In short, it works like this. Bacteria release molecules called autoinducers. If the concentration of bacteria is low, these molecules just float away. With more bacteria there are more autoinducers. “It's a concentration effect,” Bassler says. “Every cell in the population is making and releasing its share of this signal molecule; the molecule increases outside the cell in proportion to cell number.” She continues: “So when that molecule hits a threshold level concentration, the bacteria come into contact with those molecules and infer that they have neighbours around.” The particular threshold, or 'quorum', depends on the species of bacteria.
“The bacteria as a collective start releasing all the compounds that make the host sick.”
What happens next, when pathogenic bacteria reach that quorum, can be ugly for the host. “The cells simultaneously turn on biofilm genes, virulence genes and toxins, and as a collective start releasing as a unit all of the compounds that make the host sick.”
The fantasy, as Bassler bluntly describes it, is to block quorum sensing so that, even when they are crowded together, the bacteria cannot detect their neighbours and do not get the word out to build a biofilm — which is a tough-to-kill layer of bacterial cells — or to release toxins. “It looks promising,” she says. “We can make molecules that are structurally similar to the real autoinducers, that jam the receptors of bacteria in a test tube, and they keep the bacteria from launching their virulence campaigns.” As a result, she says, “We see that they can't make biofilms; we see that they don't kill tissue culture cells.”6
Nonetheless, this remains a dream, she says, because it is uncertain whether this would work when people typically seek medical attention, after developing an established infection — and after the bacteria have realized they have a quorum and have released their coordinated, virulent onslaught. Besides that, “we need a diversity of molecules that work at different points in the quorum-sequencing pathway, to learn which place is the best therapeutically,” Bassler says.
Even if those molecules were developed, they would probably need to be improved and made more potent through medicinal chemistry. Only then could they be tested as treatments in animal models and eventually humans. It is likely that we are decades away from being able to exploit quorum sensing to develop new antibiotics.
Down to earth
Like Andersson, Dantas and others, systems biologist Roy Kishony of Technion – Israel Institute of Technology in Haifa and Harvard Medical School in Cambridge, Massachusetts, envisages drug combinations based on a deep understanding of the interplay between drug interactions and competition between resistance and sensitive bacteria. Kishony and colleagues compare antibiotic resistance in natural environments and the clinic. Why, they asked, is the balance between antibiotic resistance and bacterial sensitivity — that is, susceptibility to antibiotics — maintained in nature while bacterial resistance quickly takes over in the clinic7? Kishony points out that nature developed antibiotics hundreds of millions of years ago to curb microbes that live in the soil. “We, as the human race, are fairly new in this business, and there's much we need to learn to uncover how antibiotic resistance works in nature,” he says.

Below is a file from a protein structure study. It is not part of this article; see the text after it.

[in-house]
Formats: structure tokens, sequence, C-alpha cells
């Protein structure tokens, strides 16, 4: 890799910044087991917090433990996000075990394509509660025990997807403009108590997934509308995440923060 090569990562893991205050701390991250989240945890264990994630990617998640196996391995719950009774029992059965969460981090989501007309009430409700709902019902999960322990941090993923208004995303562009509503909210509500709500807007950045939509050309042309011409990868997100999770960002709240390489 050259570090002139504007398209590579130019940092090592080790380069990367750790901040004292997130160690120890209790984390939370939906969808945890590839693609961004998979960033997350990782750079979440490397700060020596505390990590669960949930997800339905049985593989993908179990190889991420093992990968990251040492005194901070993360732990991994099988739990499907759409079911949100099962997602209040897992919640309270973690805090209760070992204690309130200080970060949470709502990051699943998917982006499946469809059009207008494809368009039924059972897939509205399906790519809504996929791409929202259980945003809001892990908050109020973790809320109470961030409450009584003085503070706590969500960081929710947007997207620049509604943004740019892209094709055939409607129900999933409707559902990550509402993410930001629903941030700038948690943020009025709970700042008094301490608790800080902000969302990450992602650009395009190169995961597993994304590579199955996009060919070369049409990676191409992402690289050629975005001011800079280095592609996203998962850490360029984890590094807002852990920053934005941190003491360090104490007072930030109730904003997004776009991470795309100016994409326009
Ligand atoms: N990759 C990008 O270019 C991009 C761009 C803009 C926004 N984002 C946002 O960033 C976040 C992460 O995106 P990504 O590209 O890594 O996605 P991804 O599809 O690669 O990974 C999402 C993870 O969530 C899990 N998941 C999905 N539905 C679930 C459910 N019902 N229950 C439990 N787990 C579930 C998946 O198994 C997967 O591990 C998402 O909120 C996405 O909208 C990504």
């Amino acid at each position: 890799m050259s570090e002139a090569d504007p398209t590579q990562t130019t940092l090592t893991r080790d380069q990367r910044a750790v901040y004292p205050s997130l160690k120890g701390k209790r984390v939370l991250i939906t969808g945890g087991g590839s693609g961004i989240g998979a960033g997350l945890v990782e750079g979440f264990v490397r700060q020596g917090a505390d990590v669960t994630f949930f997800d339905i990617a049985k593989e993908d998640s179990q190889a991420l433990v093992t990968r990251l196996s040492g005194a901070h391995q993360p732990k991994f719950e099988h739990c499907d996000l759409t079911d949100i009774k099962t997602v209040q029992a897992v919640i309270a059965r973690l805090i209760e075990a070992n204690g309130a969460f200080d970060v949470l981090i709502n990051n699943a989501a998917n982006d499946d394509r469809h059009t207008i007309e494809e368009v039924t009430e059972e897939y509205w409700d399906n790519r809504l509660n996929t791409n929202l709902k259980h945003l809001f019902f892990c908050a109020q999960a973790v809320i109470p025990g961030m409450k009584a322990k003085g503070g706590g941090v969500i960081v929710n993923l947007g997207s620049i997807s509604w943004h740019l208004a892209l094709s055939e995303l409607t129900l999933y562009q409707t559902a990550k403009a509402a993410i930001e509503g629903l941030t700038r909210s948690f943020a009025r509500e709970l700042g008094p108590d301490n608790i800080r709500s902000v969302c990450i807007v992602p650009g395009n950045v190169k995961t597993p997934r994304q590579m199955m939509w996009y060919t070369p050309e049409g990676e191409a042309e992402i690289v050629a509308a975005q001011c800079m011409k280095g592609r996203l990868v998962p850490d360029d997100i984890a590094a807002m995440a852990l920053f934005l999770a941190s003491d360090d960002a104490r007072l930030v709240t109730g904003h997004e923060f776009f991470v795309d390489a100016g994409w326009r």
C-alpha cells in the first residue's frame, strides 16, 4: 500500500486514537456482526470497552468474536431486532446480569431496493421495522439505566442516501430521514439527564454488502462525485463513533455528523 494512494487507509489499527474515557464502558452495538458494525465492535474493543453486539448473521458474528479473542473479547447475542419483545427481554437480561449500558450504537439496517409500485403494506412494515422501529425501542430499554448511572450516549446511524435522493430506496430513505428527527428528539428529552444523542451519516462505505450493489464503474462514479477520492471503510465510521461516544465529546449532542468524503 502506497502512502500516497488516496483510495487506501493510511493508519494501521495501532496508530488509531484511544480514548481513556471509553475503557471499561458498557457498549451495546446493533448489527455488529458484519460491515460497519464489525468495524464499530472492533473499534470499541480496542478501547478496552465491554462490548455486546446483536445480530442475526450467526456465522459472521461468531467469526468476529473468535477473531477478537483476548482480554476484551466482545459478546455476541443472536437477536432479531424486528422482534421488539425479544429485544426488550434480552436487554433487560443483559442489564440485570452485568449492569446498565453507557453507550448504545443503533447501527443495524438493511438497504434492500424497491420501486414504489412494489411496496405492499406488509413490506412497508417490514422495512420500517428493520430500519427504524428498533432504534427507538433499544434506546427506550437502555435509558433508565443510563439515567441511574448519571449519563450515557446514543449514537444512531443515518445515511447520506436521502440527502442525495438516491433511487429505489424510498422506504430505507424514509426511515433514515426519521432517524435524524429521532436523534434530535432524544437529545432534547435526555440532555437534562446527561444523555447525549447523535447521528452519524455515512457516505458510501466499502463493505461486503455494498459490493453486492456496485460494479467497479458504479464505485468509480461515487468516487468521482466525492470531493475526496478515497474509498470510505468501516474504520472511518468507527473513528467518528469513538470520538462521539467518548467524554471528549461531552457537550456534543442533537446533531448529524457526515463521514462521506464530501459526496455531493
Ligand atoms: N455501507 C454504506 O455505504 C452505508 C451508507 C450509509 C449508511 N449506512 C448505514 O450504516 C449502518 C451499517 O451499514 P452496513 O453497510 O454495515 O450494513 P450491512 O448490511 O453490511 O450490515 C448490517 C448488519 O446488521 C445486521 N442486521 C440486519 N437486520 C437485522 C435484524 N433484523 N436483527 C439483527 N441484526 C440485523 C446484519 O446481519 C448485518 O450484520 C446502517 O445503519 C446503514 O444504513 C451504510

In nature, antibiotics “don't exist in isolation”, Kishony says. “They exist in the context of many other compounds” and in an environment where there are multiple species of bacteria. “We've taken the antibiotic out of context,” he explains. “We've removed the sets of checks and balances.”
Resistance, Kishony explains, usually involves only a single or a few genes. “And many of these genes have been identified and worked out to a fairly good amount of detail mechanistically and molecularly,” he says.
Kishony's team pays particular attention to the mechanisms in nature that counteract resistance, to identify candidates for clinical use. “We know that while a single drug always selects for resistance, some drug combinations can actually select against bacteria becoming resistant to any one of the individual drugs.” As a proof of principle, Kishony cites a study out of his lab in which drug cocktails reduced resistance across a population of doxycycline-resistant E. coli8.
He says there are likely to be many more similar mechanisms at play in the soil, which contains “an enormous number of different compounds that may interact in novel ways to inhibit the evolution of antibiotic resistance.” Searching the soil for examples of these interactions may lead to new antimicrobial therapies that are more resilient to the evolution of resistance. As Kishony says, “We can invent things on our own, but we are quite likely to find great ideas and innovations just by looking in the dirt.”